It is very important that GBBC participants count their birds in the same way. Please count birds at any location for at LEAST 15 minutes—but you can certainly count for much longer if you like. The longer you watch, the better the information you will have about the species present in your area. Keep track of the total amount of time you spent watching too.
During the period of time you’re watching birds, please make your best estimate of the number of individuals of each species you saw. We understand that birds may move rapidly and may occur in large flocks, but your best estimate is still very valuable. If you feel uncomfortable giving an estimate, you can enter an “x” to indicate that the species was present.
Create a separate bird checklist for each day you participate in the count, even if you count at the same location for each day. Submit a new checklist for each new location. For example, on Saturday you may count at your home, then at a nearby park, and later at a nature center. That’s three checklists for three locations on the same day.
You can also submit a new checklist on the same day from the same location if the two counts were at different times—perhaps you counted birds at your feeders for an hour in the morning, and then again at the same location for two hours in late afternoon. You will submit those as two separate checklists.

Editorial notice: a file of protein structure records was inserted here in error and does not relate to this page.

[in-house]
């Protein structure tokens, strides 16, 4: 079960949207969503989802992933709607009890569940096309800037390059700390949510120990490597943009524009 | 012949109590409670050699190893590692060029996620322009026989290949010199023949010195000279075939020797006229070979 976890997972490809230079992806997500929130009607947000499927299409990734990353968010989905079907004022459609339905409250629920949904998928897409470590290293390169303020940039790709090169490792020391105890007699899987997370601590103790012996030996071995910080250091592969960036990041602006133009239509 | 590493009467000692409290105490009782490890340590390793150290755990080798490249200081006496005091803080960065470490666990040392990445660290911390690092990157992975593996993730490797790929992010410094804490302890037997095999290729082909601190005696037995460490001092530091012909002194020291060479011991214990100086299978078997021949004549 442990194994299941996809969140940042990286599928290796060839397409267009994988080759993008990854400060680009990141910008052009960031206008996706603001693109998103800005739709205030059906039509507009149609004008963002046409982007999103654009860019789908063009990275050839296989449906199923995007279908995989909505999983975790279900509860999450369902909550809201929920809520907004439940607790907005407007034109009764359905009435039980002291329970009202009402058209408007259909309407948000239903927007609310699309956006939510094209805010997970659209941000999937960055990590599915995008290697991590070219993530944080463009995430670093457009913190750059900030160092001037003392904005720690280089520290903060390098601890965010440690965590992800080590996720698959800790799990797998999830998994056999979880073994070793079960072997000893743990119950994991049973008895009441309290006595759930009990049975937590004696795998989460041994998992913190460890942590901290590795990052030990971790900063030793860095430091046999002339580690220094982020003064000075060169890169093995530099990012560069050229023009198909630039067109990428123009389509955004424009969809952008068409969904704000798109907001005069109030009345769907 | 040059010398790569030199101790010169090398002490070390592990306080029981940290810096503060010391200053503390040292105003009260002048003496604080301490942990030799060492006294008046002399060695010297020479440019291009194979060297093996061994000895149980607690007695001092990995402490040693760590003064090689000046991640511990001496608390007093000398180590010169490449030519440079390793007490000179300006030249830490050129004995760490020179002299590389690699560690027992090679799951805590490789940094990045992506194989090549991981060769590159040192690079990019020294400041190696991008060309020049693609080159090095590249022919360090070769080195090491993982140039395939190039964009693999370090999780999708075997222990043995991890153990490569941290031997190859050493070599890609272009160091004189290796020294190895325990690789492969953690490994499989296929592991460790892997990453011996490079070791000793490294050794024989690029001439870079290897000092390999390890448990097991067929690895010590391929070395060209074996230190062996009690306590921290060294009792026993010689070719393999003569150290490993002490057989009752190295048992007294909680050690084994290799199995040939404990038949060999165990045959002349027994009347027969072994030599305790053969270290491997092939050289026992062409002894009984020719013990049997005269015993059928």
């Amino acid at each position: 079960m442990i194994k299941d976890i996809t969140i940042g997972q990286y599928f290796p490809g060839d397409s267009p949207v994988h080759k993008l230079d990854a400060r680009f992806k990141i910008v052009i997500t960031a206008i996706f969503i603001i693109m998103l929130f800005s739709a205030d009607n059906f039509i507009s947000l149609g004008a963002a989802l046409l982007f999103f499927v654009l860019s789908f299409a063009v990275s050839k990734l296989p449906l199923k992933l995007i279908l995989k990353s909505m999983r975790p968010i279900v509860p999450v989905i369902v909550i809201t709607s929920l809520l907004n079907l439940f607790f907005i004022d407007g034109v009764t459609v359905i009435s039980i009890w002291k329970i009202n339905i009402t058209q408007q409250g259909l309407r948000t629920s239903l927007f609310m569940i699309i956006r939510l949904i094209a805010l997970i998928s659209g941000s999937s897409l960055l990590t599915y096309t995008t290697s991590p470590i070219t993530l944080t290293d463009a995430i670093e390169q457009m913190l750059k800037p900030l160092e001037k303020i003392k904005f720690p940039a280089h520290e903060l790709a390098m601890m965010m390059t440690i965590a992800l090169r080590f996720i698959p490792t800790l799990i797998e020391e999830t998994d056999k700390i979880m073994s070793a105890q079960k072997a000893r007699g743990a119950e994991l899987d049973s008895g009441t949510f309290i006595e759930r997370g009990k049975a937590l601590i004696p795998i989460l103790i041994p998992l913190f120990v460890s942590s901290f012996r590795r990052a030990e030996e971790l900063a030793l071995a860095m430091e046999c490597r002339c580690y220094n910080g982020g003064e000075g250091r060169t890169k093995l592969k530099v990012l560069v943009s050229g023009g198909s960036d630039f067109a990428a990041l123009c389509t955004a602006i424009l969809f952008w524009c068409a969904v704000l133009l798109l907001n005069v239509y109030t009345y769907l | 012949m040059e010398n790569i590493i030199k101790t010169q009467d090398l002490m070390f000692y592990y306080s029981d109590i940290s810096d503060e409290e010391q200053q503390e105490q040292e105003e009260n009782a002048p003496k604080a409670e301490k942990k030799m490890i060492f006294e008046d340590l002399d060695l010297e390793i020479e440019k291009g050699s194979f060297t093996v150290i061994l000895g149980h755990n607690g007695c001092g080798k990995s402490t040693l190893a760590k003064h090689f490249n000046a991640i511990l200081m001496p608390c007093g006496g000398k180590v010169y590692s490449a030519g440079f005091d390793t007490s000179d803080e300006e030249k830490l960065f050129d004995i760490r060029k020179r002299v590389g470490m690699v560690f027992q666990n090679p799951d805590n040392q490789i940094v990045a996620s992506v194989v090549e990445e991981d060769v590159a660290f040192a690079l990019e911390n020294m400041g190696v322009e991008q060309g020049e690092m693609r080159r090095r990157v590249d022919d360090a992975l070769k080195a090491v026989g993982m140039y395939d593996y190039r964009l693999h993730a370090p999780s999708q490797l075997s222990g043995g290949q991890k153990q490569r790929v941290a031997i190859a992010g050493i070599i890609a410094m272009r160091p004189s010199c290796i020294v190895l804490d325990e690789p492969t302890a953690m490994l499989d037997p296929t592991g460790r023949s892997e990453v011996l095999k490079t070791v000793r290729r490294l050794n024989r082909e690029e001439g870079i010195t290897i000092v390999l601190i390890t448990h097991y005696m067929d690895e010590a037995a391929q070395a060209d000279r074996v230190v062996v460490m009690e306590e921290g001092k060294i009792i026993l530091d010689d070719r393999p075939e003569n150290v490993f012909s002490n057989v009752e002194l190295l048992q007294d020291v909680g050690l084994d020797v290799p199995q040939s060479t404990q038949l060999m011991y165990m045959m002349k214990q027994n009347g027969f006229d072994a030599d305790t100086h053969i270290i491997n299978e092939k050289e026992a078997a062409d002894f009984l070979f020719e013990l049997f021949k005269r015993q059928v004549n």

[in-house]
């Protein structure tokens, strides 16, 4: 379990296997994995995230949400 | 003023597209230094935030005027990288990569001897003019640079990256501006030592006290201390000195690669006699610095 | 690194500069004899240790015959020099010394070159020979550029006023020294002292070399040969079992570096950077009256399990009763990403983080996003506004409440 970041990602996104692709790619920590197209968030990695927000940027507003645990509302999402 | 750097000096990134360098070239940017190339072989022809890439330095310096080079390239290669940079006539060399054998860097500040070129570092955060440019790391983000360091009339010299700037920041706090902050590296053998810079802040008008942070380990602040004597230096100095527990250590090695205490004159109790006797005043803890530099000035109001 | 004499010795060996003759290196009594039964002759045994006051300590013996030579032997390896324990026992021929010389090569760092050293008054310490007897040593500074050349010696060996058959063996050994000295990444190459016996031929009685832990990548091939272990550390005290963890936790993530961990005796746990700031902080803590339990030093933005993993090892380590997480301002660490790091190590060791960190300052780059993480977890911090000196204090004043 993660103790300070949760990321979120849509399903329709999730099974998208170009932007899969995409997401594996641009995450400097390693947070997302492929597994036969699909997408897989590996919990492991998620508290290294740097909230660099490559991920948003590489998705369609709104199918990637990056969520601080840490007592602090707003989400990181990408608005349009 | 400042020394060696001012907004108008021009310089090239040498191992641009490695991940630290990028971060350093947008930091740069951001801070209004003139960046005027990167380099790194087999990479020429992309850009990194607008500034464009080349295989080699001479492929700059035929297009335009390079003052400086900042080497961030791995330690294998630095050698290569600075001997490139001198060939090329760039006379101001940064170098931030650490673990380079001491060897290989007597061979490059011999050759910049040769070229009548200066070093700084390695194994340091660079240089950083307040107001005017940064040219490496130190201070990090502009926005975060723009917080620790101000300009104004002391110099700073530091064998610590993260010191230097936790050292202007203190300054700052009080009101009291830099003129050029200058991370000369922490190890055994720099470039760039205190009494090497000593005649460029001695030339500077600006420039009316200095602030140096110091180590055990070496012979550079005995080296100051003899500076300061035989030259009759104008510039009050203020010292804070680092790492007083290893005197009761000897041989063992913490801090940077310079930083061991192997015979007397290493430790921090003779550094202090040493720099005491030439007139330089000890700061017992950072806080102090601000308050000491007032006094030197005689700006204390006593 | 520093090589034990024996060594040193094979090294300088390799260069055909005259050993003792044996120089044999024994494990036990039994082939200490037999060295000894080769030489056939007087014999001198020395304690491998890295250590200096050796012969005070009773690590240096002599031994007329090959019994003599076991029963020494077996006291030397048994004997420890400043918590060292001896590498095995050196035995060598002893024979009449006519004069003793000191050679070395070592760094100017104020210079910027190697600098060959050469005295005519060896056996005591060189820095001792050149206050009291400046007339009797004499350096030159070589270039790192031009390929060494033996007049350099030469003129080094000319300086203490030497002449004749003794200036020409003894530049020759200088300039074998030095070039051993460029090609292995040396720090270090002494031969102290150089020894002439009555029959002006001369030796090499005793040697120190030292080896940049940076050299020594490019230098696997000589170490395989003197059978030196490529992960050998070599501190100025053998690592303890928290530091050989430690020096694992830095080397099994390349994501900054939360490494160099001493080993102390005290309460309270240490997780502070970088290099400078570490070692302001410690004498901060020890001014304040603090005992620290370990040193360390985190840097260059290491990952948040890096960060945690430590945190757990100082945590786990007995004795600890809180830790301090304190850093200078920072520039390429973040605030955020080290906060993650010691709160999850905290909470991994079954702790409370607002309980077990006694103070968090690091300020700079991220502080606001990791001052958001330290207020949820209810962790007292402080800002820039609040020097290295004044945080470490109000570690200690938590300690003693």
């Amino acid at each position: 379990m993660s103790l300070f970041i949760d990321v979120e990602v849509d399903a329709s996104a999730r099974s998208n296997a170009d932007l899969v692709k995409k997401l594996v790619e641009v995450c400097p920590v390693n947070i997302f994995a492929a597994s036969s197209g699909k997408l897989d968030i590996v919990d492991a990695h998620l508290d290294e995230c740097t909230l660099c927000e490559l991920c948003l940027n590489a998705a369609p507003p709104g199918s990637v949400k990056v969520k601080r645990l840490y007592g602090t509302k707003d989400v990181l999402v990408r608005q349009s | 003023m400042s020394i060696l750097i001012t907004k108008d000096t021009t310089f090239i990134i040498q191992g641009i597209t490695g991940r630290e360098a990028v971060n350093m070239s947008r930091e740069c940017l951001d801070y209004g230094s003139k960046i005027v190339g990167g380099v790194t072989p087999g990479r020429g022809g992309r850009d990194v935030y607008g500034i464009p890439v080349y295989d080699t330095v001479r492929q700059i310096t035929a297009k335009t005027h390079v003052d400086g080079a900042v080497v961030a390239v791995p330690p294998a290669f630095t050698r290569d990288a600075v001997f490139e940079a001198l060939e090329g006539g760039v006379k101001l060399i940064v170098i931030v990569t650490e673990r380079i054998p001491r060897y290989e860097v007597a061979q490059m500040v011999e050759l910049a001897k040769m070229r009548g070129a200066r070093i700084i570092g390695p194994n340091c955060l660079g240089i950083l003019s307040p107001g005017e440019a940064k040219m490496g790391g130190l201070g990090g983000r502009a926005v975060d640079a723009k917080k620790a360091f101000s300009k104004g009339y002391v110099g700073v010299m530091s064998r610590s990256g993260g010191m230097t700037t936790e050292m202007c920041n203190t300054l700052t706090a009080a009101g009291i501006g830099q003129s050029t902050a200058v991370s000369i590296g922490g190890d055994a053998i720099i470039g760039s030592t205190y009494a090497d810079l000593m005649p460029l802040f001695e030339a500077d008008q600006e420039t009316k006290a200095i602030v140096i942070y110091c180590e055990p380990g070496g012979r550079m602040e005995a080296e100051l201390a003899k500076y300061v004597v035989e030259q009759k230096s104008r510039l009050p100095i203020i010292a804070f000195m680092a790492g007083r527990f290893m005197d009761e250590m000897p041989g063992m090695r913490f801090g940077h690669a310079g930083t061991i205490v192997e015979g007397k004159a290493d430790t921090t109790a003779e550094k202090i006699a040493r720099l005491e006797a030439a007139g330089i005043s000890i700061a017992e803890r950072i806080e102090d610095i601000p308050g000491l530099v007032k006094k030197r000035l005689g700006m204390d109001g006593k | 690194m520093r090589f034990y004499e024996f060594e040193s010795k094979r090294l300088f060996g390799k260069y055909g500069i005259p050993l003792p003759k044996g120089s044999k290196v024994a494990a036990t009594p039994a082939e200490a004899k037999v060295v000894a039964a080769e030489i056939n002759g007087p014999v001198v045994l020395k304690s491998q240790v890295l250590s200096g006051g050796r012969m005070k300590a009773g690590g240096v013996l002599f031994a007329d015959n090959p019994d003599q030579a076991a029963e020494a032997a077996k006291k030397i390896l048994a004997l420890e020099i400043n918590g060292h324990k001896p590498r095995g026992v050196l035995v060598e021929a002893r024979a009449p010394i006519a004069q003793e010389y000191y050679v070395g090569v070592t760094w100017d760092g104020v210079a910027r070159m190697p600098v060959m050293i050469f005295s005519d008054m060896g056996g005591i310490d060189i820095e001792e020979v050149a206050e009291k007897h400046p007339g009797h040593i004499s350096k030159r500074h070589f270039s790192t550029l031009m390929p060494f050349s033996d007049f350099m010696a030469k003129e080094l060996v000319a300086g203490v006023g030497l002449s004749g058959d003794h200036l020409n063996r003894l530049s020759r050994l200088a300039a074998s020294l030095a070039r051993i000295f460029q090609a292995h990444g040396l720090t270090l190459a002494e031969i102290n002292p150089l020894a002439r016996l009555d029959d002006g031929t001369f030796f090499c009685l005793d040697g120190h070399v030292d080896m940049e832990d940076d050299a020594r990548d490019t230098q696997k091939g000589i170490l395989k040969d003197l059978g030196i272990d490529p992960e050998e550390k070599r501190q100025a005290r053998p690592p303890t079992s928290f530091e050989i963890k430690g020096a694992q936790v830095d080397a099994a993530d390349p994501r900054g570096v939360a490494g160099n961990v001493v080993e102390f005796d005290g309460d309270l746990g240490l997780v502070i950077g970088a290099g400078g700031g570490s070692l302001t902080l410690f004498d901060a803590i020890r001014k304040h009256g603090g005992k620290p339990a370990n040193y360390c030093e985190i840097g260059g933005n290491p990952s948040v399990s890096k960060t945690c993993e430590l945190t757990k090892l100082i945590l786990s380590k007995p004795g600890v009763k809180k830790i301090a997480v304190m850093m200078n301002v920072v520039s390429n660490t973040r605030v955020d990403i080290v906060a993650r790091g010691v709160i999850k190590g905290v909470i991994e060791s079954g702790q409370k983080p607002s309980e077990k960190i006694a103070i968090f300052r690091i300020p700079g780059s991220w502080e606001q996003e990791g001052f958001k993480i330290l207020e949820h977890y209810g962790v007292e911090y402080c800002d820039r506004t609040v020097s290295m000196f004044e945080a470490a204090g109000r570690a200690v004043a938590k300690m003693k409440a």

When you’re ready to report your results, go to the Great Backyard Bird Count website at www-dot- birdcount –dot- org and click on the “Submit your checklists” button at the top. You won’t see this button until the morning the count begins, at 7:00 a.m. Eastern time in the U.S. when data entry begins.
Now here’s one of the big differences from previous counts. If you haven’t already done so, you will first have to create a GBBC account, even if you have participated in the GBBC before. If you already have an account with the eBird project, Project FeederWatch, or NestWatch, just use that same login information. Existing eBird users should enter their lists on the eBird website.
When you create your new GBBC account and are ready to enter your checklists, you’ll select the exact location where you did your count by zooming in and marking it with a pin on a Google map. These much-more-precise locations are part of what will make your information more valuable. You can name and save the location and go back to it again anytime without having to map it again. The red markers you see are birding “hotspots” set up by other birdwatchers. You can also choose one of those if that’s where you did your count. Don’t worry about memorizing all this…the GBBC website will walk you through the setup process and and it will seem very self-explanatory when it’s time to set up your account.